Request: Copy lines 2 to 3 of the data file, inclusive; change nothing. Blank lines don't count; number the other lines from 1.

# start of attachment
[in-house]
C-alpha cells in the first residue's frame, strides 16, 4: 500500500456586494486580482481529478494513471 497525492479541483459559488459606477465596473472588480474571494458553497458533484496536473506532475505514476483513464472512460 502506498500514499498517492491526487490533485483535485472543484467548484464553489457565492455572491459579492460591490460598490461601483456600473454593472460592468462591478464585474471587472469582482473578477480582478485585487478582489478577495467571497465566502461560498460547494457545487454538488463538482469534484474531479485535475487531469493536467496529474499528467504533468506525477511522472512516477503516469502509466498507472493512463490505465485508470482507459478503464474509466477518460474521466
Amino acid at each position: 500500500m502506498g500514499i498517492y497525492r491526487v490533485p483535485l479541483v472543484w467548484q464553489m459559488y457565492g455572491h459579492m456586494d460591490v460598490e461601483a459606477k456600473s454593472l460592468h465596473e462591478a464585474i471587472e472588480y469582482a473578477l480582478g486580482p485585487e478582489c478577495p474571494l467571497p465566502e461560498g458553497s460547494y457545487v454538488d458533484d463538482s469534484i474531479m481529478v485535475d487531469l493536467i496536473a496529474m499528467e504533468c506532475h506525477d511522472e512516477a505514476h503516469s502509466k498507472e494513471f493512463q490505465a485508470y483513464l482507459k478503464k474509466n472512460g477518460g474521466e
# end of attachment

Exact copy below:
C-alpha cells in the first residue's frame, strides 16, 4: 500500500456586494486580482481529478494513471 497525492479541483459559488459606477465596473472588480474571494458553497458533484496536473506532475505514476483513464472512460 502506498500514499498517492491526487490533485483535485472543484467548484464553489457565492455572491459579492460591490460598490461601483456600473454593472460592468462591478464585474471587472469582482473578477480582478485585487478582489478577495467571497465566502461560498460547494457545487454538488463538482469534484474531479485535475487531469493536467496529474499528467504533468506525477511522472512516477503516469502509466498507472493512463490505465485508470482507459478503464474509466477518460474521466
Amino acid at each position: 500500500m502506498g500514499i498517492y497525492r491526487v490533485p483535485l479541483v472543484w467548484q464553489m459559488y457565492g455572491h459579492m456586494d460591490v460598490e461601483a459606477k456600473s454593472l460592468h465596473e462591478a464585474i471587472e472588480y469582482a473578477l480582478g486580482p485585487e478582489c478577495p474571494l467571497p465566502e461560498g458553497s460547494y457545487v454538488d458533484d463538482s469534484i474531479m481529478v485535475d487531469l493536467i496536473a496529474m499528467e504533468c506532475h506525477d511522472e512516477a505514476h503516469s502509466k498507472e494513471f493512463q490505465a485508470y483513464l482507459k478503464k474509466n472512460g477518460g474521466e